Again, another pitcher’s park for Happ’s fly balls to die in. San Francisco could also use some starting depth, as they could lose Madison Bumgarner in free agency. Jeff Samardzija and Jonny Cueto are the only other notable rotation incumbents at the moment. And similar to Detroit: if Happ rebuilds his value, the Giants could move him for future chips at the deadline.


Miami could be the perfect storm for Happ. Not only does their home field make for friendly confines, but they also could use a warm body in the rotation and have familiarity with the Yankees’ system to boot.

Aside from Sandy Alcantara, Miami didn’t get much from its rotation last year. Ex-Yankee Caleb Smith took a step back while no one else in particular stepped up. Happ could offer some stability and even upside in the ballpark, while later turning into a prospect in a midsummer swap. Plus, with ex-Yankee front office member Gary Denbo directing the Marlins’ player development and scouting departments, there are surely some Baby Bombers he would like to bring down south. The just-hired Hadi Raad could play a part in that too.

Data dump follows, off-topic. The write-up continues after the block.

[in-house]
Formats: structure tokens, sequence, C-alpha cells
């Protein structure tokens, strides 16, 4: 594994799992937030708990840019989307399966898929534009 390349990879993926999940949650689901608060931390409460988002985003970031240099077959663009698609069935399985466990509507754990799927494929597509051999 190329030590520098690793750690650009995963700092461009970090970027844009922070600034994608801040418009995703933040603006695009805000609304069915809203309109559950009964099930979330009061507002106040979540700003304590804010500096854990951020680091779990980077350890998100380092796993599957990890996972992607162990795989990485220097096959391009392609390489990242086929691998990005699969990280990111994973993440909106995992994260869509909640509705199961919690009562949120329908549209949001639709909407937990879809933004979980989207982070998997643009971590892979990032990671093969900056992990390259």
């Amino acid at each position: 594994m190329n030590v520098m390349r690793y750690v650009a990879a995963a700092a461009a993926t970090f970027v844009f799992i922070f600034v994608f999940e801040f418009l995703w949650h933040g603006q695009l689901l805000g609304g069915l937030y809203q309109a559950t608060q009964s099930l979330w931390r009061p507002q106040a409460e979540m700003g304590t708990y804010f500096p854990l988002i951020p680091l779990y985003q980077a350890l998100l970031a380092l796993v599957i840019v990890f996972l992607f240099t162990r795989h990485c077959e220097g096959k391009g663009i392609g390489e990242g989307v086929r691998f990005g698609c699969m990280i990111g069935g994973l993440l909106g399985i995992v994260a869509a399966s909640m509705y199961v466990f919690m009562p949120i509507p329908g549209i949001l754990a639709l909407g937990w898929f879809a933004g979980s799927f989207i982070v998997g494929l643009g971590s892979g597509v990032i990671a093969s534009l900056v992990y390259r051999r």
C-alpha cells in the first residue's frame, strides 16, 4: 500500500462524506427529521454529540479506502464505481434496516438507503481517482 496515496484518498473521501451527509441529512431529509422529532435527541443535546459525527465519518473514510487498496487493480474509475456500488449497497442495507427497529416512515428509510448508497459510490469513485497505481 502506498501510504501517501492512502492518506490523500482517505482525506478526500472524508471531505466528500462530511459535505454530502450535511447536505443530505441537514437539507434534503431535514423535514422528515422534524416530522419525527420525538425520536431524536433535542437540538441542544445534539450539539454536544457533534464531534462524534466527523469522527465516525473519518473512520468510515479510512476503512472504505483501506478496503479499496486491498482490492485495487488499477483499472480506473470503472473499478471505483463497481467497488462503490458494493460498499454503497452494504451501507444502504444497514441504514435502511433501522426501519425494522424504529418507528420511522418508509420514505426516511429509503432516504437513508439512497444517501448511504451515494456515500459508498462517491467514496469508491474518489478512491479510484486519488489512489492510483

Jakob Junis and Brad Keller are interesting enough, and maybe Danny Duffy still has something left, but the Royals could use a workhorse on their staff. Having a bigger ballpark makes a guy like Happ more attractive too. And, since they’re in rebuild mode, they should be motivated to build up their prospect base, which may make them a match here.


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  1. RetroRob